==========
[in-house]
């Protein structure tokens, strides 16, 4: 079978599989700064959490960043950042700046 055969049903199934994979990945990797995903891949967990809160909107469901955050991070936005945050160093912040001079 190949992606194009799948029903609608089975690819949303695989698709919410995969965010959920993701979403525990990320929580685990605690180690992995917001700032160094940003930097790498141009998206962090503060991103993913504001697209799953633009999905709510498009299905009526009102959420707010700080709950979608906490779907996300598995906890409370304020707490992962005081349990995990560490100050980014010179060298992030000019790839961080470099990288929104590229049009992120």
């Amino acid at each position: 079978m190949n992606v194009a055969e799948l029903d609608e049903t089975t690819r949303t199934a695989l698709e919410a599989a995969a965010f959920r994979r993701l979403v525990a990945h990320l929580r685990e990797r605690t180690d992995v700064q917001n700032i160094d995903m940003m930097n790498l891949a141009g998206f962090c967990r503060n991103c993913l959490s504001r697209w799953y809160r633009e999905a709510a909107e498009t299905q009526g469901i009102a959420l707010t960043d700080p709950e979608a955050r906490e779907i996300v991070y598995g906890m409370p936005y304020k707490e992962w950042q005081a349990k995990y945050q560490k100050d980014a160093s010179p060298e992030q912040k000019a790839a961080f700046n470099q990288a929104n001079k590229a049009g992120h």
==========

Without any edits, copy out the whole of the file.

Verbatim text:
[in-house]
């Protein structure tokens, strides 16, 4: 079978599989700064959490960043950042700046 055969049903199934994979990945990797995903891949967990809160909107469901955050991070936005945050160093912040001079 190949992606194009799948029903609608089975690819949303695989698709919410995969965010959920993701979403525990990320929580685990605690180690992995917001700032160094940003930097790498141009998206962090503060991103993913504001697209799953633009999905709510498009299905009526009102959420707010700080709950979608906490779907996300598995906890409370304020707490992962005081349990995990560490100050980014010179060298992030000019790839961080470099990288929104590229049009992120």
């Amino acid at each position: 079978m190949n992606v194009a055969e799948l029903d609608e049903t089975t690819r949303t199934a695989l698709e919410a599989a995969a965010f959920r994979r993701l979403v525990a990945h990320l929580r685990e990797r605690t180690d992995v700064q917001n700032i160094d995903m940003m930097n790498l891949a141009g998206f962090c967990r503060n991103c993913l959490s504001r697209w799953y809160r633009e999905a709510a909107e498009t299905q009526g469901i009102a959420l707010t960043d700080p709950e979608a955050r906490e779907i996300v991070y598995g906890m409370p936005y304020k707490e992962w950042q005081a349990k995990y945050q560490k100050d980014a160093s010179p060298e992030q912040k000019a790839a961080f700046n470099q990288a929104n001079k590229a049009g992120h």